A Programmer's Dream

Fun with OpenId.Net

Posted by Stephen Wrighton on 09 Jan 2009

As I said last night, I'm slapping together something new, but this time it is a ASP.Net website (yeah, go me!). I also stated that I utilized two new technologies (for me at least) in the building of this website; after yesterday's love fest over Linq, I figured it was time to talk about OpenId.

I use OpenId, and I try to use it everywhere I can. Stack Overflow is probably the most obvious, and often, of my usages of it. So, while building this new thing of mine, I figured I would make use of it.

After all, most folks HAVE an OpenId even if they're not aware of that particular fact. Google, Blogger, AOL and LiveJournal are all OpenId providers.

The main reason I wanted to use OpenId is because I just didn't want the hassles of keeping track of usernames, passwords and the like. It's messy, and just not something I want to be doing. OpenId allows me the best of both worlds. I can hide things from unauthorized and unauthenticated users while at the same time, not have to worry about tracking people's passwords.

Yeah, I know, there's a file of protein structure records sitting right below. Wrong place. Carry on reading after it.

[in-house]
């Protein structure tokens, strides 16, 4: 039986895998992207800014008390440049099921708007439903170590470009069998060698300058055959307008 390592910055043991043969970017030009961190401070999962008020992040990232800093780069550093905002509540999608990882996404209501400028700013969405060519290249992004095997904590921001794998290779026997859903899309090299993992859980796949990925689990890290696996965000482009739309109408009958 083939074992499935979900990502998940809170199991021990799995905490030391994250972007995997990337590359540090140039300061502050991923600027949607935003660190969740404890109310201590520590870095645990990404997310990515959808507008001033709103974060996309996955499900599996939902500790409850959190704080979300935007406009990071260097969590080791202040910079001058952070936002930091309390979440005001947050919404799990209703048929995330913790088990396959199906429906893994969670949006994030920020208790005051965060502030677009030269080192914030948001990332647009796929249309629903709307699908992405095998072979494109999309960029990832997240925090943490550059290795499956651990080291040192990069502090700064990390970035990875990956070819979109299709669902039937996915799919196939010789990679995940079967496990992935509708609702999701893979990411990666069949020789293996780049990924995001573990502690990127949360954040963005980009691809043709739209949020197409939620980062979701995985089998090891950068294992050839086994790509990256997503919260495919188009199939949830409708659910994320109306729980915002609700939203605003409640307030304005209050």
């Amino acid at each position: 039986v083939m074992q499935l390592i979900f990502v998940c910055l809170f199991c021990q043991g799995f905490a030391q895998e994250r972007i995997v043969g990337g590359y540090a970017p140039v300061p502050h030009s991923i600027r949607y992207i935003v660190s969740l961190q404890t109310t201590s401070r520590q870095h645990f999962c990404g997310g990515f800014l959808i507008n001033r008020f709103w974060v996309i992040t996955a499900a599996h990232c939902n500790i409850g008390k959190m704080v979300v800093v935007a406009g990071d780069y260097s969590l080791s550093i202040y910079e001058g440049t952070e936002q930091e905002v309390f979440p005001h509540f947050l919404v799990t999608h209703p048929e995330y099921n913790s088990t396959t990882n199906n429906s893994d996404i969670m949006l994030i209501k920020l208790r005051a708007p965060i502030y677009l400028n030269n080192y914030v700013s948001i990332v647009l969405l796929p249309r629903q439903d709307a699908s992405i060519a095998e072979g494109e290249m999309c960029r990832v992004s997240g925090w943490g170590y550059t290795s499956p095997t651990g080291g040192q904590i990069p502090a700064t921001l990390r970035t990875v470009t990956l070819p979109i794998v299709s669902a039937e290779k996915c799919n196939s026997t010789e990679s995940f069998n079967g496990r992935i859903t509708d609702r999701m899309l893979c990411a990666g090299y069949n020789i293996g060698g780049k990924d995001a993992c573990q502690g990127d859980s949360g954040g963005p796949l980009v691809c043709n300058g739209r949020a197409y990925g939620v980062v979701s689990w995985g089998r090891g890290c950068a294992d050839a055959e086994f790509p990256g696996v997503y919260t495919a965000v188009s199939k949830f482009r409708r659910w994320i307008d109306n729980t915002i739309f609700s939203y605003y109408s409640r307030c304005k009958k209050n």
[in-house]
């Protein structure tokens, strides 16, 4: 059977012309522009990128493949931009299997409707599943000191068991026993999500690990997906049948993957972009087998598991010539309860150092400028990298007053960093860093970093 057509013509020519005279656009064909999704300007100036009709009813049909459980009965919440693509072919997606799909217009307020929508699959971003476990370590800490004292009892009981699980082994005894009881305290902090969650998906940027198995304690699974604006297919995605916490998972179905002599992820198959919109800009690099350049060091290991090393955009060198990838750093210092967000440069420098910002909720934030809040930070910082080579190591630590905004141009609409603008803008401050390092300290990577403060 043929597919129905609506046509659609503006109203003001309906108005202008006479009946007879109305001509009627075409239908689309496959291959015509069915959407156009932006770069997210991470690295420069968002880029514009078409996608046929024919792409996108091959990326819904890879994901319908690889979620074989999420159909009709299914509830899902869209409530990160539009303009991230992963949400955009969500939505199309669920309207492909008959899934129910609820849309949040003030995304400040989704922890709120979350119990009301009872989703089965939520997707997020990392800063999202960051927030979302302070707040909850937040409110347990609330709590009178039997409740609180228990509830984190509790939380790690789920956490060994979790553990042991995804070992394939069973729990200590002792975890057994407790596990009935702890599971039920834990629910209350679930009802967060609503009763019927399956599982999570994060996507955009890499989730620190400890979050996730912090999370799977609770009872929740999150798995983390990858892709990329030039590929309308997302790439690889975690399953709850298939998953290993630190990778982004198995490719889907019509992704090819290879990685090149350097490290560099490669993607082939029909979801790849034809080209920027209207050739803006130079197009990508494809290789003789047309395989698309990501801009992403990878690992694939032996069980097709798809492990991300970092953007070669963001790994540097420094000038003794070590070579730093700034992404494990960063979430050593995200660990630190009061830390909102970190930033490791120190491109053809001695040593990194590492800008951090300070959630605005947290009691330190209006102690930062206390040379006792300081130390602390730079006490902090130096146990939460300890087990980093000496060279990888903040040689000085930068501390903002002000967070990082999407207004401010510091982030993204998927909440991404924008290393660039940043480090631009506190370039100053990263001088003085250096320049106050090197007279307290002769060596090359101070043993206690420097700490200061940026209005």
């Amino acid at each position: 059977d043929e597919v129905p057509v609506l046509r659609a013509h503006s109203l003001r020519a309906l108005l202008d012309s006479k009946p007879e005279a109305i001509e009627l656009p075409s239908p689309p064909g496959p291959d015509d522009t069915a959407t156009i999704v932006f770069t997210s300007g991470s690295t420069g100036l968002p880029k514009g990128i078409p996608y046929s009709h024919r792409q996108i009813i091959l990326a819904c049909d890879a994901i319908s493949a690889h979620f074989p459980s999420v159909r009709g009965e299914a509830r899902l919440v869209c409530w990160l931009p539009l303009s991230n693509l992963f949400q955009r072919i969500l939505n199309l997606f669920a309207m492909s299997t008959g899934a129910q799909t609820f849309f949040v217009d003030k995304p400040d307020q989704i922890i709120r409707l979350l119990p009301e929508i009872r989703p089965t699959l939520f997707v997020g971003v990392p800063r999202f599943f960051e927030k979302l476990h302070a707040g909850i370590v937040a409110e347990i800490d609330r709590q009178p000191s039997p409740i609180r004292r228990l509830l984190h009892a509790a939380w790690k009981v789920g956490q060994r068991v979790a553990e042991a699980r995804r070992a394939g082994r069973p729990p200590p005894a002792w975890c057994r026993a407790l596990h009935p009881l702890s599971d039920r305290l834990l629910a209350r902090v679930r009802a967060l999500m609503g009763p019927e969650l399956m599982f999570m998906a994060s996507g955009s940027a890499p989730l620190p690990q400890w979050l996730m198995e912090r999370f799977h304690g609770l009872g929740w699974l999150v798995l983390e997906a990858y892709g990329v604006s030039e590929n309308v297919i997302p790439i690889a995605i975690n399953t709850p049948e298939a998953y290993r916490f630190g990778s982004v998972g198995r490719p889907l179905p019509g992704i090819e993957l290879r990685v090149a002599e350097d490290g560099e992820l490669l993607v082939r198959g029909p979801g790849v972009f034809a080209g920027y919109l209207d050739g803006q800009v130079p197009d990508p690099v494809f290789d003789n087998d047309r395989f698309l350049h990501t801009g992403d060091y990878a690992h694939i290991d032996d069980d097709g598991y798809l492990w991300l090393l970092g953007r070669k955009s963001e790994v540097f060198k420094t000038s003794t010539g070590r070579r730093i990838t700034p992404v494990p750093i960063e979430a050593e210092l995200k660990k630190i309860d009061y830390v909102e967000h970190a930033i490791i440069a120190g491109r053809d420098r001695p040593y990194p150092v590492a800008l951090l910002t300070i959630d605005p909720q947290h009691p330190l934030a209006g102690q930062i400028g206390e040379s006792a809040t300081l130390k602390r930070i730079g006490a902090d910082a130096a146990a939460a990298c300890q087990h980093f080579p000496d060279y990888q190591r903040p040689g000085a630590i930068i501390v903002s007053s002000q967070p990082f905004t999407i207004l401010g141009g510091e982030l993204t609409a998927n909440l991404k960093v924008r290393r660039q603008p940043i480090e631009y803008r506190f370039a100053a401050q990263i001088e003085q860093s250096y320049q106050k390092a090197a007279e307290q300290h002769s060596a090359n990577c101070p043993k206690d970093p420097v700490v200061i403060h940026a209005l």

And let's be honest, so many folks use the same password across multiple sites, that that's a degree of security for myself that I'm more than happy to take.

Now, comes the ubiquitous issues in regards to how I'm consuming an OpenId provider. The answer to that is i'm using DotNetOpenID. This implementation has a Relying Partner, and a Provider examples; which means that you can turn any .NET website into an OpenID Provider.

Me, I opted out of that particular hassle, again, because I don't want any of that nonsense relating to keeping up with who is who.

What is better is that alongside of Linq, I can easily generate new User objects for my datastore (which allows for custom Display Names, signatures, etc.,) in a nearly transparent fashion for the users. I love that all they have to do is log in, and then they are good to go.

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